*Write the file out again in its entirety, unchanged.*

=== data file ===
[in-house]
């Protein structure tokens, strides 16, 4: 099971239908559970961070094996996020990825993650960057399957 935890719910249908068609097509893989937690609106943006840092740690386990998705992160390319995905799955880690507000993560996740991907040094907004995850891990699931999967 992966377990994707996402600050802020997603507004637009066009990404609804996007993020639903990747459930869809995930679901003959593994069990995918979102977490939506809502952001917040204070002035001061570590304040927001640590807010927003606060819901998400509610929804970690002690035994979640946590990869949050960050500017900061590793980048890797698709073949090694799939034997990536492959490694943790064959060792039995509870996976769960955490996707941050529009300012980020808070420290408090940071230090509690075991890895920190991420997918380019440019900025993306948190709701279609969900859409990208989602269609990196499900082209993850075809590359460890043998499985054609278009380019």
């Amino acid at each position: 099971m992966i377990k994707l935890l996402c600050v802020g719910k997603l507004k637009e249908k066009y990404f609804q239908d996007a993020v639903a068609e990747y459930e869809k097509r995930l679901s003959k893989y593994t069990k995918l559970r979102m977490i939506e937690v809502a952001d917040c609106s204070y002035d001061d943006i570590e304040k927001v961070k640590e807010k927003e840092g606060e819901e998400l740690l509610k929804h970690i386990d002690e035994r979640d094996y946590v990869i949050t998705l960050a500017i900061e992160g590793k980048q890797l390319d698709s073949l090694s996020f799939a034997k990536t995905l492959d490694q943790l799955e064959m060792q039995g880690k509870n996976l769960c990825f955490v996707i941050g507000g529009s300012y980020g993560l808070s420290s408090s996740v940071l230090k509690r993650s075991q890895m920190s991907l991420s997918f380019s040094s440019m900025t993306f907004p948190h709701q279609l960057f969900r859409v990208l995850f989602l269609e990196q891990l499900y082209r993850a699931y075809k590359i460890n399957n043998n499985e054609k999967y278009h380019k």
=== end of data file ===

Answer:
[in-house]
């Protein structure tokens, strides 16, 4: 099971239908559970961070094996996020990825993650960057399957 935890719910249908068609097509893989937690609106943006840092740690386990998705992160390319995905799955880690507000993560996740991907040094907004995850891990699931999967 992966377990994707996402600050802020997603507004637009066009990404609804996007993020639903990747459930869809995930679901003959593994069990995918979102977490939506809502952001917040204070002035001061570590304040927001640590807010927003606060819901998400509610929804970690002690035994979640946590990869949050960050500017900061590793980048890797698709073949090694799939034997990536492959490694943790064959060792039995509870996976769960955490996707941050529009300012980020808070420290408090940071230090509690075991890895920190991420997918380019440019900025993306948190709701279609969900859409990208989602269609990196499900082209993850075809590359460890043998499985054609278009380019």
């Amino acid at each position: 099971m992966i377990k994707l935890l996402c600050v802020g719910k997603l507004k637009e249908k066009y990404f609804q239908d996007a993020v639903a068609e990747y459930e869809k097509r995930l679901s003959k893989y593994t069990k995918l559970r979102m977490i939506e937690v809502a952001d917040c609106s204070y002035d001061d943006i570590e304040k927001v961070k640590e807010k927003e840092g606060e819901e998400l740690l509610k929804h970690i386990d002690e035994r979640d094996y946590v990869i949050t998705l960050a500017i900061e992160g590793k980048q890797l390319d698709s073949l090694s996020f799939a034997k990536t995905l492959d490694q943790l799955e064959m060792q039995g880690k509870n996976l769960c990825f955490v996707i941050g507000g529009s300012y980020g993560l808070s420290s408090s996740v940071l230090k509690r993650s075991q890895m920190s991907l991420s997918f380019s040094s440019m900025t993306f907004p948190h709701q279609l960057f969900r859409v990208l995850f989602l269609e990196q891990l499900y082209r993850a699931y075809k590359i460890n399957n043998n499985e054609k999967y278009h380019k």